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confine him. During the first week of his confinement, he was for constraining every one that came near him, to kneel down and pray; and frequently cried out, You will be lost, you will be damned, unless you know your sins are forgiven.' Upon this Mr. - roundly averred, That the Methodists had turned his head. After seven or eight days he grew much worse, though still with intervals of reason. And in about a fortnight, by a judgment mixed with mercy, God took him to himself."

Tuesday 14, The waters were greatly out in the road, so that the York coach was overturned just before us: the bridge it should have gone over being under water : yet no passenger was hurt, only dropping wet, being all thrown into the river. We were to pass the same river a few miles off, and which way to do it, we knew not. But just as we came to the place, we overtook two gentlemen, who had hired a guide. So we followed them as close as we could, and crossed it without difficulty.

I preached about five at Leeds, in the walls of the new house. Wednesday 15, we had a little conference with about thirty Preachers. I particularly enquired concerning their grace, and gifts, and fruit; and found reason to doubt of one only.

Thursday 16, I rode to Wakefield. But we had no place except the street, which could contain the congregation : and the noise and tumult there were so great, that I knew not whether I could preach at all. But I spoke a few words, and the waves were still. Many appeared deeply attentive. I believe God has taken hold of some of their hearts, and that they will not easily break loose from him.

Friday 17, I preached in the new house at Birstal, already too small for even a week-day's congregation. After a few days more spent among the neighbouring Societies, I returned by easy journies to London.

Friday, June 1, I wrote as follows to the Rector and Fellows of our college :-Ego, Johannes Wesley, Collegii Lincolniensis in academia Oxoniensi Socius, quicquid mihi juris est in prædicta societate, ejusdem Rectori & Sociis

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sponte ac libere resigno : illis universis & singulis perpetuam pacem ac omnimodam in Christo felicitatem exoptans. A few days after I went down to Bristol, where I procured

I a particular account of one that went to rest some months before. Part of it was as follows :-“ Elizabeth Walcam was born in March 1733. From her infancy she was mild and affable. When she was about six years old, she was much in private prayer, and often called her brother and sister to join with her. If she were in any trifling and laughing company, she seldom went farther than a little smile. In the whole course of her life she was remarkably dutiful to her parents, and loving to all ; mostly in an even frame of spirit; slow to anger, and soon pacified; tender-hearted to all that were distressed, and a lover of all that was good. From the time she joined the Society, she was a true lover of her ministers and her brethren; not suffering any to speak evil of them, particularly of her ministers : and if her innocent answers did not stop them, she left their company.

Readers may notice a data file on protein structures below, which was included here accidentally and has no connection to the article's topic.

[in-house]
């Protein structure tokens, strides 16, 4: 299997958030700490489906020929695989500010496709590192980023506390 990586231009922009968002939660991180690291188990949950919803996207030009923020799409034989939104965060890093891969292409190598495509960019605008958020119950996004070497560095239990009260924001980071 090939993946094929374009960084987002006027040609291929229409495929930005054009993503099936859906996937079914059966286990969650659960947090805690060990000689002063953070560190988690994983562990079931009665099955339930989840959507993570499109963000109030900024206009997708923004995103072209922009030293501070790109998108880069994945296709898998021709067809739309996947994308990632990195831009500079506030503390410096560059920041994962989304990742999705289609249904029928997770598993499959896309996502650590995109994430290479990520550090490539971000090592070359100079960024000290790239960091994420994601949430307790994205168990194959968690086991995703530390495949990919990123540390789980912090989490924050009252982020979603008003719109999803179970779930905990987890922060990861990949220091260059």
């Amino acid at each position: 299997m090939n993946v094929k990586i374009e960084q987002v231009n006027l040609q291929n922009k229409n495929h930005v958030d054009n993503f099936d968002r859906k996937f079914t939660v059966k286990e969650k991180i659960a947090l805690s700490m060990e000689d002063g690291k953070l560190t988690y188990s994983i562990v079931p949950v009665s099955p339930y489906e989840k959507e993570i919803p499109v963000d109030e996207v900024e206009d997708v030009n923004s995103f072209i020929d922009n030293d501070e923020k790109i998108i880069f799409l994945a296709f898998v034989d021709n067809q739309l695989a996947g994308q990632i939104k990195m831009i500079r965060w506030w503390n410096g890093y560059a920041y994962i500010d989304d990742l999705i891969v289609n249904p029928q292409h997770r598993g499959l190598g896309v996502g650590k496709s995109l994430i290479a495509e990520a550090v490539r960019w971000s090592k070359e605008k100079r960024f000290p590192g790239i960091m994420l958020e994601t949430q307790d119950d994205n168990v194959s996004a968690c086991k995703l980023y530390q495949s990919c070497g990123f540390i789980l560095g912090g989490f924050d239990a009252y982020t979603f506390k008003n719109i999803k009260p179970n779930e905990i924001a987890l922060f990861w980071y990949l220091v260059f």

“ In the beginning of December last she was indisposed ; and on Saturday 8, took her room. In the afternoon she broke out, · When shall I see my Jesus? I want to know that he has taken away my sins.' After a while she cried,

He does love me. I know Jesus loves me. My Father! He is my Father! and my God!' Yet on the Wednesday following she was in deep distress. I found her, (says one who then visited her ) crying out, О that I were washed in the blood of the Lamb! Pray for me, that I may know my sins are forgiven.' I prayed with her several times, and stayed all night. She did not sleep at all; her pain of body, as well as mind, being exceedingly great. She was almost continually in prayer, crying for mercy, till I went away, about eight in the morning.

“ About nine in the evening I came again. She was still in violent pain; but did not seem to regard this, in comparison of her soul. Her continual cry was, I do not know Christ: I want an interest in Christ. O that I might know Him! O that he would forgive my sins ! that he would wash me whiter than snow. She had never any ease but


while we were at prayer, with which she was never satis fied; but held me, and would not let me rise from my knees, sometimes for an hour together. I was praying with her about twelve o'clock, when she called out, `Help me to praise the Lord. I feel my sins are forgiven. I am washed, and made whiter than snow. She spent the remainder of the night in praise and prayer. About eight in the morning I went home.

“On Sunday evening I found her much weaker in body; but her soul was full of life and vigour. When I came in, she said, “I am exceedingly glad you are come. Now let us rejoice together. We shall meet together in heaven : I am washed in the blood of the Lamb: I know God is my Father : I know my name is written in heaven : there we shall all rejoice together.' She was never satisfied with giving thanks ; not suffering me to rise from my knees, but holding me by my hands when I went to rise.